illustrated portrait of English author Charles Dickens

Charles Dickens

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How was the concept “Stranger” discussed in Charles Dickens’s “Pictures from Italy: Going through France”?

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In Charles Dickens's travelogue, "Pictures from Italy: Going through France," the concept of the "stranger" is explored through Dickens's observations and interactions as an Englishman traveling through France and Italy. The notion of being a stranger is central to the travel experience Dickens describes, highlighting both the isolation and the unique insights that come from being an outsider.

Throughout his journey, Dickens often finds himself in the role of a spectator, observing customs, landscapes, and people that are unfamiliar and new to him. This position as a stranger allows him to describe his experiences with a fresh perspective and often with a sense of wonder or curiosity. For instance, his descriptions of the French and Italian countryside, the urban life of Paris and Rome, and the various characters he encounters along the way are colored by his outsider status, which brings both clarity and a sense of detachment.

Moreover, Dickens discusses the literal and metaphorical language barriers he encounters, which further emphasize his role as a stranger. His attempts to communicate, misunderstandings, and the moments of connection despite these barriers, enrich his narrative, showing both the challenges and the poignant moments that can occur when one is a stranger in a new land.

Thus, in "Pictures from Italy: Going through France," Dickens uses his experience as a stranger to delve into themes of travel, cultural difference, and human connection, providing a rich, detailed account that resonates with the universal experience of being an outsider looking in.

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The response generated is correct; Dickens's observations as an Englishman traveling abroad are central to the travel experience and highlight both the isolation and insights that come from being an outsider. However, in some respect, the concept of being a "stranger" is an internal one. Dickens appears to assume the role of stranger, or to set himself apart from others. The author seems to view himself as trying to detect differences between himself and those around him and there is sometimes a sense that he feels superior, almost as if he is amused by their quaintness.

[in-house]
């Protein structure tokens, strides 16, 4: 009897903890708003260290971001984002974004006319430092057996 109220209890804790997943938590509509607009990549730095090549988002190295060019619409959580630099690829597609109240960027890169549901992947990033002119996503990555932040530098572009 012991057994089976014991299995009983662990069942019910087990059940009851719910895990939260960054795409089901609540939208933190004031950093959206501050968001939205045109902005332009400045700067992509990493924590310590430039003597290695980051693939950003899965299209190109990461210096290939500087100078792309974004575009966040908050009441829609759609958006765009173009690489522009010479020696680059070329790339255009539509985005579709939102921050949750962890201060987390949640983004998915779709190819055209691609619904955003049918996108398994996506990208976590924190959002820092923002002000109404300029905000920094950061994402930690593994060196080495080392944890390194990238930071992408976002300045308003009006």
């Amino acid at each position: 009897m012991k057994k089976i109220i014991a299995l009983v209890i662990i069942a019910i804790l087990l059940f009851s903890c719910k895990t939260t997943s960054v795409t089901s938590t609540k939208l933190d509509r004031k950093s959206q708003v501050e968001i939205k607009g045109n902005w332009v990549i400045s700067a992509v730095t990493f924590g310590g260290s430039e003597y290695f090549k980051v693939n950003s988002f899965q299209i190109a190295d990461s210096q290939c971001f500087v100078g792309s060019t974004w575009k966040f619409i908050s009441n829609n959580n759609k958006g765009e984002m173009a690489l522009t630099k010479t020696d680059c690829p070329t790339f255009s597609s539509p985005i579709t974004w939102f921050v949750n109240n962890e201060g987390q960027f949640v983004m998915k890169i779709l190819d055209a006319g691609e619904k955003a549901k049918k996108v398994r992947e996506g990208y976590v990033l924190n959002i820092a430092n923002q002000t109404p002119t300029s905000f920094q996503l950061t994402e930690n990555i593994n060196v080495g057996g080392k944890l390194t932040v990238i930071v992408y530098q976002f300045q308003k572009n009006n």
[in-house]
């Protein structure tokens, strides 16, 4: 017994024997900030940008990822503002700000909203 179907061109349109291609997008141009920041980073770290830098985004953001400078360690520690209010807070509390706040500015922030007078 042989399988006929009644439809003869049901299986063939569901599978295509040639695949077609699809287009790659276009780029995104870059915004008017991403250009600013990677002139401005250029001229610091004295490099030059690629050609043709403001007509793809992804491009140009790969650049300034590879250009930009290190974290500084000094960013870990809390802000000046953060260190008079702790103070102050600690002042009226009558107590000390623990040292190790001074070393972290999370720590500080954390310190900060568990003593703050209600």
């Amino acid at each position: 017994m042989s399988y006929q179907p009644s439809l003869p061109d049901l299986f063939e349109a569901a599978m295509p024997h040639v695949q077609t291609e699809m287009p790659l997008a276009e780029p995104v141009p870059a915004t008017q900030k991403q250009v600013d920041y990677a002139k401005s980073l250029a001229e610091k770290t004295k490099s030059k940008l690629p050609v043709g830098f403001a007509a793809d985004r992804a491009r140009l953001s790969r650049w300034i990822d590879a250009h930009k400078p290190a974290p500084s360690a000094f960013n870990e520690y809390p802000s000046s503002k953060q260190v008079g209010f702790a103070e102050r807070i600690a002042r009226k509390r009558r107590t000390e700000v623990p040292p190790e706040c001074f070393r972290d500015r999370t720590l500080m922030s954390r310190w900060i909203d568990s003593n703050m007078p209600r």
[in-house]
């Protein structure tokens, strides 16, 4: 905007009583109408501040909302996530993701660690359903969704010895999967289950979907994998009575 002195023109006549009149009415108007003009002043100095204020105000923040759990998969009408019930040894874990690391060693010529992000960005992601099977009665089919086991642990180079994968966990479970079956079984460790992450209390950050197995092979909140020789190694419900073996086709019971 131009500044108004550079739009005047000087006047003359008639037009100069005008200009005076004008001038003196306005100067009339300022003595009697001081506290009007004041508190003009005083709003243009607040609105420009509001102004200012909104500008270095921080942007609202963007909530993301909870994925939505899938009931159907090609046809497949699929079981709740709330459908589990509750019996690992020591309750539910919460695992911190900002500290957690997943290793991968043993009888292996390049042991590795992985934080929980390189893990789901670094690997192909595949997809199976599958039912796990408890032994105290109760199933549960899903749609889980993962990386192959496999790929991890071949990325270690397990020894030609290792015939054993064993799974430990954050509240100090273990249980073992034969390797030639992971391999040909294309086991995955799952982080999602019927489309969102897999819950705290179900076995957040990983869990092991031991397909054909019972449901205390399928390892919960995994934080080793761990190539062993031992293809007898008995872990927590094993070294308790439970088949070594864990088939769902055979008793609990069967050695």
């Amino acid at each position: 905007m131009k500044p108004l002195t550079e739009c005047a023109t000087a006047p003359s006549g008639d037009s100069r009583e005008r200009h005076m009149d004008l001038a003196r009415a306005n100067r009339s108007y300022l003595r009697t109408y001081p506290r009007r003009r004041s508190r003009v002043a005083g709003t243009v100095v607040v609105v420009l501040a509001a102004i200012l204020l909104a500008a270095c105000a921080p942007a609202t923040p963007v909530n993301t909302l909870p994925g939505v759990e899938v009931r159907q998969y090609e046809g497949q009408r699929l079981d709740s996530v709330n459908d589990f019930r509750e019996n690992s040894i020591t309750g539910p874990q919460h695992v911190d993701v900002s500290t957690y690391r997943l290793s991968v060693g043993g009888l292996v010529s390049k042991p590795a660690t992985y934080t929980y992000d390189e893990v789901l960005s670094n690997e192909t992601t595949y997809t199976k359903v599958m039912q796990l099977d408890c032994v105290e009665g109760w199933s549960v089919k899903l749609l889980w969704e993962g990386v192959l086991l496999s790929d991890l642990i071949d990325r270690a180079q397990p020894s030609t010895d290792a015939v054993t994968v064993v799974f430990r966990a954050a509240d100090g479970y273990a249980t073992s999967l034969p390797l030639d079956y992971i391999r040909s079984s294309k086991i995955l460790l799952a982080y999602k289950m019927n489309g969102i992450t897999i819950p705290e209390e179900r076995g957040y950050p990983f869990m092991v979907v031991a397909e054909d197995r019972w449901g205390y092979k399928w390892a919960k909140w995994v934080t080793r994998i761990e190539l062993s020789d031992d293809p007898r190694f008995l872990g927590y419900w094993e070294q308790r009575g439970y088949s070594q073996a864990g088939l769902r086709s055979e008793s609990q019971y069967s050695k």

In consequence of this connection of Saint John with the city, great numbers of the common people are christened Giovanni Baptista, which... is pronounced ...‘Batcheetcha,’ like a sneeze.  To hear everybody calling everybody else Batcheetcha, on a Sunday, or festa-day, when there are crowds in the streets, is not a little singular and amusing to a stranger.

His use of the term stranger is self-appointed. It is less about how others see him and more that he sees himself as a writer and stranger tasked with describing the quirks of people abroad, just as he describes their landscapes. 

When talking to his Italian tour guide, the author also equates "stranger" with conqueror. The guide makes reference to the Napoleonic wars when the author asks what sites they should visit. 

‘Many churches?’

‘No.  Nearly all suppressed by the French.’

‘Monasteries or convents?’

‘No.  The French again!  Nearly all suppressed by Napoleon.’...

...‘Many strangers?’

‘Ah Heaven!’

I thought he would have fainted.

Here the thought of strangers makes the tour guide nearly faint, as he contemplates the harmful role that strangers have had upon his home.  

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